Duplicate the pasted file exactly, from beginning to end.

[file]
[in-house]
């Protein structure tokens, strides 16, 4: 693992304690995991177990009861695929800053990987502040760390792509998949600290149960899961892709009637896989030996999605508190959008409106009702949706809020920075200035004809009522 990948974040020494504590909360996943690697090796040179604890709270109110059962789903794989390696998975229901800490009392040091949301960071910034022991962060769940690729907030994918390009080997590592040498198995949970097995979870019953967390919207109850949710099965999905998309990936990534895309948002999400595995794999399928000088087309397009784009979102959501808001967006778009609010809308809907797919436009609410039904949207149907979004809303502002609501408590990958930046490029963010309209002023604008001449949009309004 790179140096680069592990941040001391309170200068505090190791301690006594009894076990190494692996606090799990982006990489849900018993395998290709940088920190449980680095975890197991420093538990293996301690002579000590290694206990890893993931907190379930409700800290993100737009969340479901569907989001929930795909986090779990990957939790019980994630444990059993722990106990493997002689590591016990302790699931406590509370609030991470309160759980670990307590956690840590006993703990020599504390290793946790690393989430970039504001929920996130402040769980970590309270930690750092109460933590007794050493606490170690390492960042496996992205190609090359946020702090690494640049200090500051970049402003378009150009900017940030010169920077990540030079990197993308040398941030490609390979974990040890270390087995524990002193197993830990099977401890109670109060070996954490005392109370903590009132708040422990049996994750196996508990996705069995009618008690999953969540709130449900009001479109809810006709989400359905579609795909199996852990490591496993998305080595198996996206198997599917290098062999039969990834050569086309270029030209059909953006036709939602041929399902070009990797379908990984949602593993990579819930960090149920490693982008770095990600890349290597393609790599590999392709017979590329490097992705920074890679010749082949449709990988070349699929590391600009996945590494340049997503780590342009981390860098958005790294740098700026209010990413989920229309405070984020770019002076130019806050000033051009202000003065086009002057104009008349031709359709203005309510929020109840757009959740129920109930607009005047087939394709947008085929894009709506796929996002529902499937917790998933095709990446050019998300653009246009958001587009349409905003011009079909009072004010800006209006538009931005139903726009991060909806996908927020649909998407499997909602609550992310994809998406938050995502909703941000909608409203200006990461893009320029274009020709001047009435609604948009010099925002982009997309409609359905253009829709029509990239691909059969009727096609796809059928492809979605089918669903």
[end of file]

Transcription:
[in-house]
């Protein structure tokens, strides 16, 4: 693992304690995991177990009861695929800053990987502040760390792509998949600290149960899961892709009637896989030996999605508190959008409106009702949706809020920075200035004809009522 990948974040020494504590909360996943690697090796040179604890709270109110059962789903794989390696998975229901800490009392040091949301960071910034022991962060769940690729907030994918390009080997590592040498198995949970097995979870019953967390919207109850949710099965999905998309990936990534895309948002999400595995794999399928000088087309397009784009979102959501808001967006778009609010809308809907797919436009609410039904949207149907979004809303502002609501408590990958930046490029963010309209002023604008001449949009309004 790179140096680069592990941040001391309170200068505090190791301690006594009894076990190494692996606090799990982006990489849900018993395998290709940088920190449980680095975890197991420093538990293996301690002579000590290694206990890893993931907190379930409700800290993100737009969340479901569907989001929930795909986090779990990957939790019980994630444990059993722990106990493997002689590591016990302790699931406590509370609030991470309160759980670990307590956690840590006993703990020599504390290793946790690393989430970039504001929920996130402040769980970590309270930690750092109460933590007794050493606490170690390492960042496996992205190609090359946020702090690494640049200090500051970049402003378009150009900017940030010169920077990540030079990197993308040398941030490609390979974990040890270390087995524990002193197993830990099977401890109670109060070996954490005392109370903590009132708040422990049996994750196996508990996705069995009618008690999953969540709130449900009001479109809810006709989400359905579609795909199996852990490591496993998305080595198996996206198997599917290098062999039969990834050569086309270029030209059909953006036709939602041929399902070009990797379908990984949602593993990579819930960090149920490693982008770095990600890349290597393609790599590999392709017979590329490097992705920074890679010749082949449709990988070349699929590391600009996945590494340049997503780590342009981390860098958005790294740098700026209010990413989920229309405070984020770019002076130019806050000033051009202000003065086009002057104009008349031709359709203005309510929020109840757009959740129920109930607009005047087939394709947008085929894009709506796929996002529902499937917790998933095709990446050019998300653009246009958001587009349409905003011009079909009072004010800006209006538009931005139903726009991060909806996908927020649909998407499997909602609550992310994809998406938050995502909703941000909608409203200006990461893009320029274009020709001047009435609604948009010099925002982009997309409609359905253009829709029509990239691909059969009727096609796809059928492809979605089918669903």